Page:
In this week’s episode, Natalia, Niki, and Neil debate Harvard’s decision to drop the LSAT, George W. Bush’s newfound popularity, and corporal punishment.
Here are some links and references mentioned during this week’s show:
- Harvard Law School will no longer require the LSAT for admission. Natalia placed the LSAT in the history of standardized testing and recommended Harold Wechsler’s The Qualified Student and Jerome Karabel’s The Chosen for the history of selective college admissions. Neil noted recent racial tensions at Harvard Law School.
- George W. Bush’s approval ratings continue to climb since leaving office, although Natalia noted the folks at Jacobin remain critical of his presidency. Niki recommended Jim Mann’s books Rise of the Vulcans and The Obamians for thinking about continuities between the Bush and Obama presidencies.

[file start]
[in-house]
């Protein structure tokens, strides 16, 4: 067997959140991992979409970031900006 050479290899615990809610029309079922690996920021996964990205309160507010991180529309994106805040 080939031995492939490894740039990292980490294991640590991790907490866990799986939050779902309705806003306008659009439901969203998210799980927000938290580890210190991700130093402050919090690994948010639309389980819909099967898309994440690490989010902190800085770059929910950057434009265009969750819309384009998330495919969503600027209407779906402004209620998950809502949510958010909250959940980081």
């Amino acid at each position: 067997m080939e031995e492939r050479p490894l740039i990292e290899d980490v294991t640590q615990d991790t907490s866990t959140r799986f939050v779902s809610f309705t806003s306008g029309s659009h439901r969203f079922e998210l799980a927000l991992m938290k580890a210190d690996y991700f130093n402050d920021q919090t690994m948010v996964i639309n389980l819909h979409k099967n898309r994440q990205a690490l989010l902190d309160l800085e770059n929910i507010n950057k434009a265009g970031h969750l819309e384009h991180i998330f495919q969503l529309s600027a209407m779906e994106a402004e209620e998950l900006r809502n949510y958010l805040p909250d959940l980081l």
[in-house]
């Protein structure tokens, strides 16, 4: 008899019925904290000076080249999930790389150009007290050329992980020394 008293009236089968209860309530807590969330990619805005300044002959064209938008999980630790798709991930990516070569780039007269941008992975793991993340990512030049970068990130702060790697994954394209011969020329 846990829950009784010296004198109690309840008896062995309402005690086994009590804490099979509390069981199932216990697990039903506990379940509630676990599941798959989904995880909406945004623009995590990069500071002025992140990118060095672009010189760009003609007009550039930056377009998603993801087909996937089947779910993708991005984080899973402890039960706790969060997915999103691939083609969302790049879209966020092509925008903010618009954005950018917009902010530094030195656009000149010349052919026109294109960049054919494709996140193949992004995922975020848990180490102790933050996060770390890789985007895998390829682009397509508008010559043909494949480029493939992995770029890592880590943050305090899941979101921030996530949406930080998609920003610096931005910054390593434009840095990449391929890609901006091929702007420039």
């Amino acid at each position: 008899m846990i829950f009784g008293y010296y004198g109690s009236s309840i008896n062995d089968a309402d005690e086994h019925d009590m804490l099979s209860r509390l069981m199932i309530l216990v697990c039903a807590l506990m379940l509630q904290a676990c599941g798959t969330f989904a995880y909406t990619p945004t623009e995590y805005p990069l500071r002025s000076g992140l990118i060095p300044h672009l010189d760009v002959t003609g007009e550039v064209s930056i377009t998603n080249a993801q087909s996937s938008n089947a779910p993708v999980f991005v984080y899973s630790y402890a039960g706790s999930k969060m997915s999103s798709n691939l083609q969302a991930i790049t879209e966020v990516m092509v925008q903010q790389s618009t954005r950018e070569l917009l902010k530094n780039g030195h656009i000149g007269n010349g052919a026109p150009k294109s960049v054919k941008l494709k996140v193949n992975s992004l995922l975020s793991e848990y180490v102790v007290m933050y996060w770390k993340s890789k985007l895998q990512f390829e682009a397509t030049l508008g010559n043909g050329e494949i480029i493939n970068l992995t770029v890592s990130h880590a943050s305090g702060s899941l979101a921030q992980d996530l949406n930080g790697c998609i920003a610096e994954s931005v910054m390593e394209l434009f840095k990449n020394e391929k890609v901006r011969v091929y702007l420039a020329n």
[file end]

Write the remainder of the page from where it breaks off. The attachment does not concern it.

- In a recent editorial for the New York Times, Stacey Patton asked African-American parents to “Stop Beating Black Children.” Niki noted a counterargument to Patton’s from Slate’s Jamelle Bouie. Neil discussed how James Dobson’s 1970 classic Dare to Disciple shaped evangelical parents’ ideas about spanking. Natalia mentioned that J.D. Vance’s Hillbilly Elegy and Annette Lareau’s Unequal Childhoods both comment on how economic class affects corporal punishment rates.
In our regular closing feature, What’s Making History: